Carissa Nichols’ Ultralight Sculpey pendants caught my eye at Ohio’s Buckeye Bash (my pictures here) in Dayton. She sculpts the pieces in white clay, bakes and then colors them with alcohol inks and seals them with a spray. Inking the chalky surfaces allows for a bright, frilly effect.

The marshmallowy ultralight requires more gentle handling than other polymer clays. Once baked, however, its soft texture, makes for easy carving and it can be used as a strong armature for large pieces. (See Sarah Shriver’s big beads and Melanie West’s biobangles, for example.)

Carol Simmons was the Buckeye Bash’s visiting artist this year and the room was abuzz with teams creating kaleidoscope canes and slicing them deli-thin on her prototype slicing device.

  • reply Linda Clay ,

    Cynthia, in your article, there is a mention of a clear spray coating applied over the poly clay piece. Is there a way to find out what brand of spray can be applied over poly clay with alcohol ink finishes? I would like to find out more about the spray options? Pros/Cons. Thank you!

    • reply jana ,

      Looks like Carissa is having fun with Ultra Lite – congrats to her on the feature! I, too, found the ‘wonders’ of Ultra Lite three or four years ago…it has a strange, gooey (and yes, chalky) texture, but those who have taken my Organics workshop know it’s what allows for free-flowing (and lightweight) creations. I love to hear when others find uses for Ultra Lite (want to make sure it stays on the market!). I’ve heard the Buckeye Bash is a great event — glad you all had a good time..

      • reply Jan Scarborough ,

        The Ultralite Sculpey is great for making base beads and using the alcohol inks mixed with shaving cream method of coloring beads. After finishing, drill large holes in the beads and string and knot individually on a long piece of buna cord and you have a colorful lightweight necklace. I make mine so it will wrap around at least 3 times. Different shapes of beads add more interest.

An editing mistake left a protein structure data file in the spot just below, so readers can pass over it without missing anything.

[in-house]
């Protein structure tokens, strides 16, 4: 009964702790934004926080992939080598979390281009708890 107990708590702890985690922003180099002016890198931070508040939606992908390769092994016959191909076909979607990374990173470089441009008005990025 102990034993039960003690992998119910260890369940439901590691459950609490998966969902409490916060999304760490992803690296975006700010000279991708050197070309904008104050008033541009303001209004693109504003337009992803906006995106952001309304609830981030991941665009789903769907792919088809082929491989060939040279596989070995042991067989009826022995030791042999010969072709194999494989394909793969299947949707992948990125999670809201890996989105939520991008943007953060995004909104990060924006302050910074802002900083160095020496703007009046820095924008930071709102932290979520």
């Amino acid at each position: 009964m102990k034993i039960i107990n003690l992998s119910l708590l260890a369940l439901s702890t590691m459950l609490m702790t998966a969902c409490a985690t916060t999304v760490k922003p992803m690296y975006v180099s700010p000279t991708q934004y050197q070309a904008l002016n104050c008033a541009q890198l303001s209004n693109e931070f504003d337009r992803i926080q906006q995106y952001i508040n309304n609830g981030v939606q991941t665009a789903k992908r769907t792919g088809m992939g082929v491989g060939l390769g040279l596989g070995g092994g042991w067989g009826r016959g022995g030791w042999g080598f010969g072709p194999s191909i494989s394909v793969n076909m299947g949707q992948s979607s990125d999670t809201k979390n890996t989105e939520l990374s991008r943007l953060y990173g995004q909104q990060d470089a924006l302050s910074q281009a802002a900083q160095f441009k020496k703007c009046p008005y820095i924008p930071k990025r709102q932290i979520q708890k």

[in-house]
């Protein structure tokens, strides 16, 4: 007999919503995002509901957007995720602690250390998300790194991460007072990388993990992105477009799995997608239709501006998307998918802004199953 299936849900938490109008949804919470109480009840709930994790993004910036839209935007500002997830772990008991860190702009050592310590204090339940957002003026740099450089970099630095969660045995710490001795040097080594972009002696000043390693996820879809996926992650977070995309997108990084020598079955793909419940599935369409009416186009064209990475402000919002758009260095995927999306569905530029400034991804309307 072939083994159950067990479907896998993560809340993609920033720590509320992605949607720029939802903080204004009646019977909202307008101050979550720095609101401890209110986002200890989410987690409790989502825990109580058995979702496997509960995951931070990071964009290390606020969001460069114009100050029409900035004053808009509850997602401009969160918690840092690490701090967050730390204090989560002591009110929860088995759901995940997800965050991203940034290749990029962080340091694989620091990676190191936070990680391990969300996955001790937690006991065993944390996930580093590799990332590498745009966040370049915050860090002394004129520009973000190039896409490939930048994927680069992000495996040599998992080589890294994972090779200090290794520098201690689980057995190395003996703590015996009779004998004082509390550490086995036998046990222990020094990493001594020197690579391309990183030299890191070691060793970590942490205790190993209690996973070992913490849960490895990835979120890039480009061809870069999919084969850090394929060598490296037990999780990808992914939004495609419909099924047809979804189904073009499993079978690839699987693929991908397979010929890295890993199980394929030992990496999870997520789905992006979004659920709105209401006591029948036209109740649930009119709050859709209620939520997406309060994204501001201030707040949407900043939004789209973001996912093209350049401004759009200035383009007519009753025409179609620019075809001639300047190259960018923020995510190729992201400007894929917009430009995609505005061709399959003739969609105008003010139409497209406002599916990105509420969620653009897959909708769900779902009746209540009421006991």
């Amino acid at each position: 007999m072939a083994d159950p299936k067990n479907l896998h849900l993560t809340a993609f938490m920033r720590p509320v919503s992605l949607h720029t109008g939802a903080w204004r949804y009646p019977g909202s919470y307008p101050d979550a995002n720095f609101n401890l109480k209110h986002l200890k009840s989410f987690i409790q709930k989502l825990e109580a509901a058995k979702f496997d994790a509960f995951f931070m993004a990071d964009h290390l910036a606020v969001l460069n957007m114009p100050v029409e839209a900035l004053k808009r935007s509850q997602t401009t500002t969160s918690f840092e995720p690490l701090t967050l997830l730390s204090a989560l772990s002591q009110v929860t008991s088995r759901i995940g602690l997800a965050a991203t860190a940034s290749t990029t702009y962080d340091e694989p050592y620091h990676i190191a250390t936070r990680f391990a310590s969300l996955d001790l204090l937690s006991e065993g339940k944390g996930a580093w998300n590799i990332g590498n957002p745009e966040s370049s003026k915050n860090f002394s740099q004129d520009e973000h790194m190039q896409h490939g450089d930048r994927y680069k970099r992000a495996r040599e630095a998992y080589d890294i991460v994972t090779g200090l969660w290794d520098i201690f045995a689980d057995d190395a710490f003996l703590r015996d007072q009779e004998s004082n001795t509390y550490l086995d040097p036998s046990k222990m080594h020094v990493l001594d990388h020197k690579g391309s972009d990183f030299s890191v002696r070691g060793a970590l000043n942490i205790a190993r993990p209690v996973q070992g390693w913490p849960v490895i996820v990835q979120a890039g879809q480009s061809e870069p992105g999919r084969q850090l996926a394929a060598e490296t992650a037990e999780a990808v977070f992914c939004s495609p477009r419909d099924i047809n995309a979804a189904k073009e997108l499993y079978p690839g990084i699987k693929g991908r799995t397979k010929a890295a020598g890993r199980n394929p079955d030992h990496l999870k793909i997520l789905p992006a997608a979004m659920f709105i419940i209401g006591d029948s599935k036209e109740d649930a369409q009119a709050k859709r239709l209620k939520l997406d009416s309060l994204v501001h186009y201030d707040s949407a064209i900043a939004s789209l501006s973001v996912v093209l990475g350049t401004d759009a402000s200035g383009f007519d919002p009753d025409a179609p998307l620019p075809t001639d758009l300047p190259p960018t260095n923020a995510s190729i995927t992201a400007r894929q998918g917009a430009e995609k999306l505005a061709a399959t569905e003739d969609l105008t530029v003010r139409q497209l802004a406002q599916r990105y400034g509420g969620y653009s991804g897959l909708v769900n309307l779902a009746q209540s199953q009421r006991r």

• reply Carissa Nichols ,

          Hi Ladies. Thank you so much Cynthia. I’m having such fun with this technique let me tell you. And thanks for my mom’s pictures as well. She did some stunning ‘scope canes this weekend and I can’t wait to see what she does with them.
          @Linda- I was very fortunate to spend some time with Ellen Prophater and her partner Sue last weekend. They run a lovely business that offers all kind of polymer clay accessories. They recently came across a product that they have found that works great as a sealer for ink without ANY sheen or shine. It’s called PYM II (for Preserve Your Memories). I experimented with it this weekend and was very pleased. I will keep you updated on its longterm effectiveness. I haven’t unpacked yet so I don’t know where their business card is….sorry! But you should be able to find the product online and link back to their site.

          Thanks again Cynthia. It was lovely to have you at the Bash!

          • reply Debbie Crothers ,

            Thanks so much for sharing this one Cynthia. Carissa excellent to know about the PYM II. I’ve been playing around with inks as well and was looking for something to use as a sealer other than liquid clay. Will definately have to search out the product and give it a try. Thanks so much. I love your inky creations by the way. Awesome.

            • reply Sue Sutherland ,

              PYM II has turned out to be a great solution to sealing polymer pieces. Ron LeHocky introduced us to it when he was sealing his heart pins with it. PYM comes in aerosol and non-aerosol spritzer cans (my preference). As Carissa said, it does a great job sealing alcohol inks, mica powders and metal leaf, without being sticky or obtrusive. It can be used to waterproof our Japanese papers, on metals so they won’t tarnish or so patinas won’t advance. Cool stuff!

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